President Obama, A Social Worker Is Your Ideal Poverty Czar

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Last week, President Barack Obama once again did the unusual by participating in a panel discussion as part of Georgetown University’s Catholic-Evangelical Leadership Summit on Overcoming Poverty. It was a rare setting for a sitting president but proved to be an interesting exchange of ideas with a couple of thought leaders on the subject of why so many (45 million below the poverty threshold) have so little in the land of plenty.

Moderated by Washington Post columnist E. J. Dionne, the discussion included Harvard professor Robert Putnam, and American Enterprise Institute’s president Arthur C. Brooks. Putnam’s latest book, “Our Kids: The American Dream in Crisis,” has renewed interest in the numbers of American children who are mired in poverty with bleak hopes for the future. Brooks has captured the imagination of many with his own brand of compassionate conservatism which sees free enterprise’s most important work as not generating wealth but creating opportunities for the poor.

It was a bold move for President Obama to put himself on the proverbial hot seat because his administration has garnered criticism from those who believe he could do more for the poor. This appearance prompted Martin Luther King, III to renew his call for a “poverty czar” to coordinate poverty reduction efforts across agencies. King was among those who called for the appointment of a poverty czar during the run up to the 2008 presidential elections. Candidate Obama was noncommittal then, however, candidate Hillary Clinton embraced the idea. Appointing a poverty czar this late in President’s tenure does not seem likely, yet those living below the poverty line can use all the help available.

What other profession equips you with the knowledge and skills needed to bring people together to address issues of great magnitude such as poverty? At the top of the list would be Oakland, California Congresswoman Barbara Lee, who currently chairs the Democratic Whip Task Force on Poverty, Income Inequality, and Opportunity. She is the co-founder and co-chair of the Out of Poverty Caucus and chair of the Congressional Social Work Caucus.Should the President decide to appoint someone as poverty czar, it would be wise to consider a social worker for the position. Who else would you appoint? Who better understands the many dimensions of poverty than a social worker?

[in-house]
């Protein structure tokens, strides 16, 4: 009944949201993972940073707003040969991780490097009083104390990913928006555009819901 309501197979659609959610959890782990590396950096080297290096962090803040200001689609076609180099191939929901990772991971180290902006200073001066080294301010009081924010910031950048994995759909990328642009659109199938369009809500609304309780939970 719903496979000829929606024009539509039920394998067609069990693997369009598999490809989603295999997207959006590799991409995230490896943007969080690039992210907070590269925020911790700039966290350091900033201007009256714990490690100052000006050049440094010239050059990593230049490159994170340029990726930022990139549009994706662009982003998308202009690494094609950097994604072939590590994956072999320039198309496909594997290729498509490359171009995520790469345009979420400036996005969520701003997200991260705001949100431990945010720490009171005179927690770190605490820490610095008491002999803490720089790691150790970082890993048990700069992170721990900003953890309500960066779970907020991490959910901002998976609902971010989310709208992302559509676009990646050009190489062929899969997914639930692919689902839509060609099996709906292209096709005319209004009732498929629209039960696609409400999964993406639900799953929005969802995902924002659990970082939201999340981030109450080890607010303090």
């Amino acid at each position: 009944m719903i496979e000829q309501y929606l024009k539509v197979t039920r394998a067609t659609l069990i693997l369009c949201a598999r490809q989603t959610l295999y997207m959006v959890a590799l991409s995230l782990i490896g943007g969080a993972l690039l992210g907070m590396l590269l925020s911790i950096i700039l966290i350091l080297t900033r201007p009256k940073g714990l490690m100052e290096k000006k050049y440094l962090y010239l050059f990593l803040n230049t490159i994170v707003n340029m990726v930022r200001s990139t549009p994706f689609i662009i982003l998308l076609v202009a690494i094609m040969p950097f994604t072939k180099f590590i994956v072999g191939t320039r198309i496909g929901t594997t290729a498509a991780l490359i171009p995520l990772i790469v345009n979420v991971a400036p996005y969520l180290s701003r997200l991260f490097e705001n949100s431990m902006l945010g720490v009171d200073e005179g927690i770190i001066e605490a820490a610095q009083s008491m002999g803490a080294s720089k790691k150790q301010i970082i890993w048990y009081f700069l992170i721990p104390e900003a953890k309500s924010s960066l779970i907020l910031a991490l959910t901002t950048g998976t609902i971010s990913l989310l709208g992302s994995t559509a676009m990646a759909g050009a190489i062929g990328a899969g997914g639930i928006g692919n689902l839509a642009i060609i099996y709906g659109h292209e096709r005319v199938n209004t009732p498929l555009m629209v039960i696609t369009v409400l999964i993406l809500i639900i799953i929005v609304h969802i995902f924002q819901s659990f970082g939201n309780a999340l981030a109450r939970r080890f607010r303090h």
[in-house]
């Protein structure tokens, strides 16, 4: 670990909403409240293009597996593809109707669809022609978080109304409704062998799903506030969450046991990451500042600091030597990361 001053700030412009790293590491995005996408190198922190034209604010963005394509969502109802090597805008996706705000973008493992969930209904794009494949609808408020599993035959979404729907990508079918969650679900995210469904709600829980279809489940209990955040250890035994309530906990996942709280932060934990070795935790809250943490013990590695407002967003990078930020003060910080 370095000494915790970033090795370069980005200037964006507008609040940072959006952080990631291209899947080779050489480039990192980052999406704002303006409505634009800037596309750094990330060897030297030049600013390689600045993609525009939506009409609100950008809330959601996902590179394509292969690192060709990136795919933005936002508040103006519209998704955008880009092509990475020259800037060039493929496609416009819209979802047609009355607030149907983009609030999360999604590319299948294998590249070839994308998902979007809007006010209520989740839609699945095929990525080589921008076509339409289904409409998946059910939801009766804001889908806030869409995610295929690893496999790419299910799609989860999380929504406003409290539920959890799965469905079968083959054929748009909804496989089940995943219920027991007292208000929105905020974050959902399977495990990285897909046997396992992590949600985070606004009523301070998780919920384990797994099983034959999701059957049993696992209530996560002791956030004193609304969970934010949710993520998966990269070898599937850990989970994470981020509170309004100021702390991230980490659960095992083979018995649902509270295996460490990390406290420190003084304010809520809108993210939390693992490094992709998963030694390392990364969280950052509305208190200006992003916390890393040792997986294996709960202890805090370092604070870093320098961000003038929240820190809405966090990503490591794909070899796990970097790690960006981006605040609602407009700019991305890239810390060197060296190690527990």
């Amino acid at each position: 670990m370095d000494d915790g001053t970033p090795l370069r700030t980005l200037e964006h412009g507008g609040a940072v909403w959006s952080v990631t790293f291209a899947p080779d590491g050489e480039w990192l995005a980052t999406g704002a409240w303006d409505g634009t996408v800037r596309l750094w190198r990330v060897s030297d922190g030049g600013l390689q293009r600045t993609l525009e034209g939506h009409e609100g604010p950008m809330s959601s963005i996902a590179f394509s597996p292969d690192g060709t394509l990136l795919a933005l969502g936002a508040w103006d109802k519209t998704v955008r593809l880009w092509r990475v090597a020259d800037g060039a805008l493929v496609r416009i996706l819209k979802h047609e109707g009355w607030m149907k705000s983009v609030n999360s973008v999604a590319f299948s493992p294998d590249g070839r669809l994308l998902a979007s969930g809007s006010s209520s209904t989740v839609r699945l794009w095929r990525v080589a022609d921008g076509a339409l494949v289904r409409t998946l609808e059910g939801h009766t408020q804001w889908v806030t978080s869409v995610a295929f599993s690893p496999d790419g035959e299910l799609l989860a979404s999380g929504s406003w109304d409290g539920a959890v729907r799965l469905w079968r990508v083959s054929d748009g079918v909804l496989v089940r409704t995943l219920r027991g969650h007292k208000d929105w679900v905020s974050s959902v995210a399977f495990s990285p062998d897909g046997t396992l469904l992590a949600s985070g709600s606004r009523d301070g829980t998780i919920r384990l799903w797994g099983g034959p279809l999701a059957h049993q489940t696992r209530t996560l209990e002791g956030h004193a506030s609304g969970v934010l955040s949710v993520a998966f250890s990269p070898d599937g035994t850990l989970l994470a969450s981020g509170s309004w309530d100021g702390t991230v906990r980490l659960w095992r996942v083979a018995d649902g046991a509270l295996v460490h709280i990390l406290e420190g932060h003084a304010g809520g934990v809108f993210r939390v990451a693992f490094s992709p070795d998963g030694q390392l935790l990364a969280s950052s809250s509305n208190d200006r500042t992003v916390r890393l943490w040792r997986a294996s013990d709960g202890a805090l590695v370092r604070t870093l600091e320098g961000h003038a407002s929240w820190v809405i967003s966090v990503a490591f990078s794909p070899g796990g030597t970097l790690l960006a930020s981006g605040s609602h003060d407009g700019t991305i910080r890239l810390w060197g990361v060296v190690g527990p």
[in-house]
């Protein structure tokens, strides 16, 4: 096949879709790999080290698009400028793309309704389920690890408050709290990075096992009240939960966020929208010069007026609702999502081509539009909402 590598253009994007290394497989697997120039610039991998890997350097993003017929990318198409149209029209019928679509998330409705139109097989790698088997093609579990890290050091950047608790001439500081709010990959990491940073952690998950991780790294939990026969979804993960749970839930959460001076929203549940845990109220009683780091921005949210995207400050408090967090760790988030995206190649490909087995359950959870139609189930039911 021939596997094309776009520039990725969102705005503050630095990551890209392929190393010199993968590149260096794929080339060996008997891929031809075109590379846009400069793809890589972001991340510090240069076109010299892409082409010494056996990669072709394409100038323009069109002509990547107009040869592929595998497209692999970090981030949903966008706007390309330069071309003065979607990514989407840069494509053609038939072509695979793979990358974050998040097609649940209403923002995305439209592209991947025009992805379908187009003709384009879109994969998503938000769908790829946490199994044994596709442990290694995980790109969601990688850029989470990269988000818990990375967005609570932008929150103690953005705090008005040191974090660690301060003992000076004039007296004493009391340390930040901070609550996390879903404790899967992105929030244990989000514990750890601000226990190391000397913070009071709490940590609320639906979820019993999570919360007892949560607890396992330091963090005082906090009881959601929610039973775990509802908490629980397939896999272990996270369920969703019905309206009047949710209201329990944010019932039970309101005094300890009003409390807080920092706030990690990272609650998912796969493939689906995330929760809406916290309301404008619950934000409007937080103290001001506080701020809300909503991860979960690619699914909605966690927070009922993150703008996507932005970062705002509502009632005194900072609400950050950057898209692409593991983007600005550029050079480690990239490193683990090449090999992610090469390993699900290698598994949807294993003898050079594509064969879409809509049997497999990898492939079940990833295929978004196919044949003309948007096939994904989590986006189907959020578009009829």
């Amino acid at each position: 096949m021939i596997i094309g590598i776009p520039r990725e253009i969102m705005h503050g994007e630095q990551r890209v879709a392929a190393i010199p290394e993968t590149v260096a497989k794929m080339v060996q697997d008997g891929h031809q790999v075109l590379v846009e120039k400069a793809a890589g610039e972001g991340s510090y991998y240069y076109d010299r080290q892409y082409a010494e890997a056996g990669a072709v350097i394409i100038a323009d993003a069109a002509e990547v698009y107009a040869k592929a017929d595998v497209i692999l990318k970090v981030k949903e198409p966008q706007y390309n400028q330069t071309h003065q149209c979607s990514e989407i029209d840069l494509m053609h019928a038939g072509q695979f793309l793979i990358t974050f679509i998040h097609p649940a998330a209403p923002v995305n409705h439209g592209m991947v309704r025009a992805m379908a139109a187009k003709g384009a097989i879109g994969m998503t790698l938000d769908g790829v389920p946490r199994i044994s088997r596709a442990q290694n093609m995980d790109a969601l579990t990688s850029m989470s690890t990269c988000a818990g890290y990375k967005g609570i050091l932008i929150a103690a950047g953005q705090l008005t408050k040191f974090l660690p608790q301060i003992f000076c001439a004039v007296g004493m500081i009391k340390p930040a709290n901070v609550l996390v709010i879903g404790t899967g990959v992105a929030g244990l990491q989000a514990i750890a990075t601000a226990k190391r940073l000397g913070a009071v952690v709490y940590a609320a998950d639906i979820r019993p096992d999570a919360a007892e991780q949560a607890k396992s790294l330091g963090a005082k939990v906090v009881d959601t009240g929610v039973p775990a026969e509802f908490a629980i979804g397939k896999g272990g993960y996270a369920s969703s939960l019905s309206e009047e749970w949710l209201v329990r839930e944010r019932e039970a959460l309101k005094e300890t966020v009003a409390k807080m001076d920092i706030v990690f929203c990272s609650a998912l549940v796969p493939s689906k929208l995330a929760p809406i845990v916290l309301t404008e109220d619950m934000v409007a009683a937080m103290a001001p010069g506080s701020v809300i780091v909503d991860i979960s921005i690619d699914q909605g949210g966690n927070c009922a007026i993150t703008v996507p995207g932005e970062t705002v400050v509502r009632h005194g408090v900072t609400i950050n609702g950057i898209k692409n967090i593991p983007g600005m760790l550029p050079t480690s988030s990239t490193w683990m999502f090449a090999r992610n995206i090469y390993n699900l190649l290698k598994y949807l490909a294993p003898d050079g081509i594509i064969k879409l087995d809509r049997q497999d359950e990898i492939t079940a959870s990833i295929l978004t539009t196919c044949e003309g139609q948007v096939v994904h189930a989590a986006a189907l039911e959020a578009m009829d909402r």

Reducing and eliminating poverty has been at the forefront of Congresswoman Lee’s legislative agenda. One of the first bills she introduced in the 114th Congress in January was H.R. 258—the Half in Ten Act of 2015 that would establish a Federal Interagency Working Group on Reducing Poverty within the Department of Health and Human Services (HHS) that would develop a national strategy to reduce the number of persons living in poverty in America by half within 10 years after release of the 2014 Census Report on Income and Poverty in the United States. She also sponsored H.R. 1305—the Income Equity Act of 2015 that would address escalating income inequality by denying employers tax deductions on excess compensation. However, Congresswoman Lee has much unfinished business as a Member of Congress and may wish to remain.

One might think retiring Senator Barbara Mikulski would consider taking on the challenge of being poverty czar but that’s probably not in the cards as newly-elected Republican Governor Larry Hogan could appoint a Republican as her replacement diminishing the Democrats very good chance of recapturing the Senate in 2016. Should the President look off the Hill, there are several highly qualified social workers who would fill the role of poverty czar.

Michael Sherraden, the George Warren Brown Distinguished University Professor at Washington University in St. Louis is director of the Center for Social Development and has done extensive research on asset development for the poor. Jane Waldfogel, professor of social work and public affairs at Columbia University, played a significant role in crafting policies that help cut Britain’s child poverty rate in half.

Social workers have provided significant leadership for the federal government, most notably Frances Perkins and Harry Hopkins who were key administrators for President Franklin Delano Roosevelt during the implementation of the New Deal. Social workers are uniquely trained to understand poverty and address it roots causes. If President Obama decides to appoint a poverty czar, he should have social workers at the top of his list.

Why the Rothman Commission was Created to Save Macro Practice Social Work


Francis Perkins with FDR

Social work has traditionally been a profession that has embraced the principles of social justice, social action, and equality with individuals functioning as change agents fighting oppression and inequality in order to improve outcomes for their communities. Social Workers such as Jane Addams, Frances Perkins, Whitney Young, Congressmen Ron Dellums and Ed Towns as well as Senator Barbara A. Mikulski to name a few used their social work background to influence social policy and legislation. Organizations such as ACOSA (Association for Community Organizing and Social Administration) was created to promote the development of community organizing and macro thinking in social administrations which would later commission Dr. Jack Rothman to evaluate the current state of macro practice courses being taught in social work education. The Rothman report was completed in October 2012 and will be discussed in greater detail later in the article.